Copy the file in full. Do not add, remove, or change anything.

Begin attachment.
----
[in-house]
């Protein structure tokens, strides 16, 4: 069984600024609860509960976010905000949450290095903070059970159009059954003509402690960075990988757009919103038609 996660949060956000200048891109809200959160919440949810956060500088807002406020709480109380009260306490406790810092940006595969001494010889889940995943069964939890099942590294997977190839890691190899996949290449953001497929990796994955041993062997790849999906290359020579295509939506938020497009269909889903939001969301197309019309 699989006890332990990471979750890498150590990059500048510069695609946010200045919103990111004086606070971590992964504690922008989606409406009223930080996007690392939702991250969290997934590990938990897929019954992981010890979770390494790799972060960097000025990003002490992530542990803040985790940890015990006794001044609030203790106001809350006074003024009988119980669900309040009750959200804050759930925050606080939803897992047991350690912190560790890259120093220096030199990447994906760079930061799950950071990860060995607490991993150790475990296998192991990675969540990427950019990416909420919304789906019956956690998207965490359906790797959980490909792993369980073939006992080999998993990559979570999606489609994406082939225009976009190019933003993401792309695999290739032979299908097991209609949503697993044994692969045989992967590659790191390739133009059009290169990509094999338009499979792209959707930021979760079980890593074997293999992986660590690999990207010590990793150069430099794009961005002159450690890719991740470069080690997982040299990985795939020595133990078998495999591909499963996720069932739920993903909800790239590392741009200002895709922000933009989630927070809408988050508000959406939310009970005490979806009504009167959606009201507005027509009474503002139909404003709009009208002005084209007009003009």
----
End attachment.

[in-house]
């Protein structure tokens, strides 16, 4: 069984600024609860509960976010905000949450290095903070059970159009059954003509402690960075990988757009919103038609 996660949060956000200048891109809200959160919440949810956060500088807002406020709480109380009260306490406790810092940006595969001494010889889940995943069964939890099942590294997977190839890691190899996949290449953001497929990796994955041993062997790849999906290359020579295509939506938020497009269909889903939001969301197309019309 699989006890332990990471979750890498150590990059500048510069695609946010200045919103990111004086606070971590992964504690922008989606409406009223930080996007690392939702991250969290997934590990938990897929019954992981010890979770390494790799972060960097000025990003002490992530542990803040985790940890015990006794001044609030203790106001809350006074003024009988119980669900309040009750959200804050759930925050606080939803897992047991350690912190560790890259120093220096030199990447994906760079930061799950950071990860060995607490991993150790475990296998192991990675969540990427950019990416909420919304789906019956956690998207965490359906790797959980490909792993369980073939006992080999998993990559979570999606489609994406082939225009976009190019933003993401792309695999290739032979299908097991209609949503697993044994692969045989992967590659790191390739133009059009290169990509094999338009499979792209959707930021979760079980890593074997293999992986660590690999990207010590990793150069430099794009961005002159450690890719991740470069080690997982040299990985795939020595133990078998495999591909499963996720069932739920993903909800790239590392741009200002895709922000933009989630927070809408988050508000959406939310009970005490979806009504009167959606009201507005027509009474503002139909404003709009009208002005084209007009003009």